Silicon Valley Bank collapse forces investors and pension funds to take stock of losses

Pension funds and institutional investors are measuring their exposure to Silicon Valley Bank, the high-profile venture capital and startup lender that was shuttered by regulators on Friday and taken over by the Federal Deposit Insurance Corp.

Almost anyone who invests in an index fund can have Silicon Valley Bank to a small degree. For private equity and venture capital firms and their investors, this moment could have as much impact on the private market world as the 2008 global financial crisis, leaving investors laser-focused on their executives’ liquidity, industry insiders say.

Silicon Valley Bank is one of the largest banking relationships for private equity and venture capital partners and their portfolio companies. Sources and the bank’s website say it not only provides debt financing that general partners need to manage their liquidity, including distributions and capital calls, but they and their portfolio companies also have bank accounts with SVB.

“It’s quite significant. There’s quite a bit of panic going on … SVB was a big bank for the private equity industry, especially in technology,” said Sol Zlotchenko, chief product officer and head of private markets strategy at Hazeltree, a provider of finance and liquidity management technology.

Portfolio company managers are worried they won’t be able to access their bank accounts, he said.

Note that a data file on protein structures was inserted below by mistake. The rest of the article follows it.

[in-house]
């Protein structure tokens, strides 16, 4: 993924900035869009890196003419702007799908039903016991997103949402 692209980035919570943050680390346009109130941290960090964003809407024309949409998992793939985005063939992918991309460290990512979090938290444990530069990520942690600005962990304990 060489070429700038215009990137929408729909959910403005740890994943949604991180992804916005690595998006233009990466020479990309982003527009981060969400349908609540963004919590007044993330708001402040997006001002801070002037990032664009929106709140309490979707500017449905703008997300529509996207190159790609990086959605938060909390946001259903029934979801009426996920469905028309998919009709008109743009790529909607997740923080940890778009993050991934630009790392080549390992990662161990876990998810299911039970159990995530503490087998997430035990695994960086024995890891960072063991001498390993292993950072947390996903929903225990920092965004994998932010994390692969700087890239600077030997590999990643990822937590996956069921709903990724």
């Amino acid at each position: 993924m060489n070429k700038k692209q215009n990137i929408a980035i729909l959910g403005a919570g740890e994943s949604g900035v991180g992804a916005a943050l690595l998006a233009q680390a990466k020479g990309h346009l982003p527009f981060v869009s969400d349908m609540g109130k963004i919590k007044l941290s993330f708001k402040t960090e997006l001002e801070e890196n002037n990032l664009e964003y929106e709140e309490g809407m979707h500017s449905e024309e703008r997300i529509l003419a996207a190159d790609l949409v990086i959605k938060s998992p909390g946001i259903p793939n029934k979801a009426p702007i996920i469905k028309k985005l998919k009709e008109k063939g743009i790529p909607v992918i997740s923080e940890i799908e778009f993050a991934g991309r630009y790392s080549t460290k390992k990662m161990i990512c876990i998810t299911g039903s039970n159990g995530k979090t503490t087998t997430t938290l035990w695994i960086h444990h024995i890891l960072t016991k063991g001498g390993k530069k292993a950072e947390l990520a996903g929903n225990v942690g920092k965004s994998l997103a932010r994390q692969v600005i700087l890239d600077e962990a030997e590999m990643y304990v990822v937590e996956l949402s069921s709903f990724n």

Venture capital and private equity managers, including Founders Fund, are advising their clients to withdraw their money from Silicon Valley Bank, sources said.

To allay rising fears in the industry, Silicon Valley Bank earlier this week announced a $500 million commitment from growth equity manager General Atlantic. General Atlantic could not immediately be reached for comment.

Silicon Valley Bank’s woes also prompted another major player in the private equity industry, First Republic Bank, to announce in an SEC filing Friday that it was in good financial shape.

“Silicon Valley Bank was heavily dependent on the technology industry and catered mainly to startups and the investors who fund them,” and the bank took a hit when the Fed began raising interest rates to curb inflation, said Thomas Smale, chief executive of FEI International. -market technology-focused M&A advisory firm, in an email.

“Startups drained their deposits at SVB faster than the bank expected, and new investments had stalled, meaning no fresh money was coming into the bank,” he said.

Top shareholders in Silicon Valley Bank include Vanguard (11%) and BlackRock (8%) in their various index funds and ETFs. For example, on December 31, Silicon Valley Bank represented 0.04% of the iShares Core S&P 500 ETF.

Other money managers and pension funds with exposure include State Street Global Advisors, JP Morgan and Invesco.

Swedish pension fund Alecta owned 4.45% of total outstanding shares, or about $600 million at year-end, according to 13-F filings. The plan oversees about $100 billion in assets.

The Government Pension Fund of Japan owned 0.59% of shares in Silicon Valley Bank.

Silicon Valley Bank is also held in small amounts by pension funds such as California Public Employees’ Retirement System, California State Teachers’ Retirement System, Ohio State Teachers Retirement System, Colorado Public Employees’ Retirement Association, New York State Common Retirement Fund, New York State Teachers’ Retirement System, Florida State Board of Administration, New Jersey State Investment Council, Ohio Public Employees Retirement System, Michigan Retirement Systems and Kentucky Retirement Systems, according to data from Bloomberg and Pensions & Investments.

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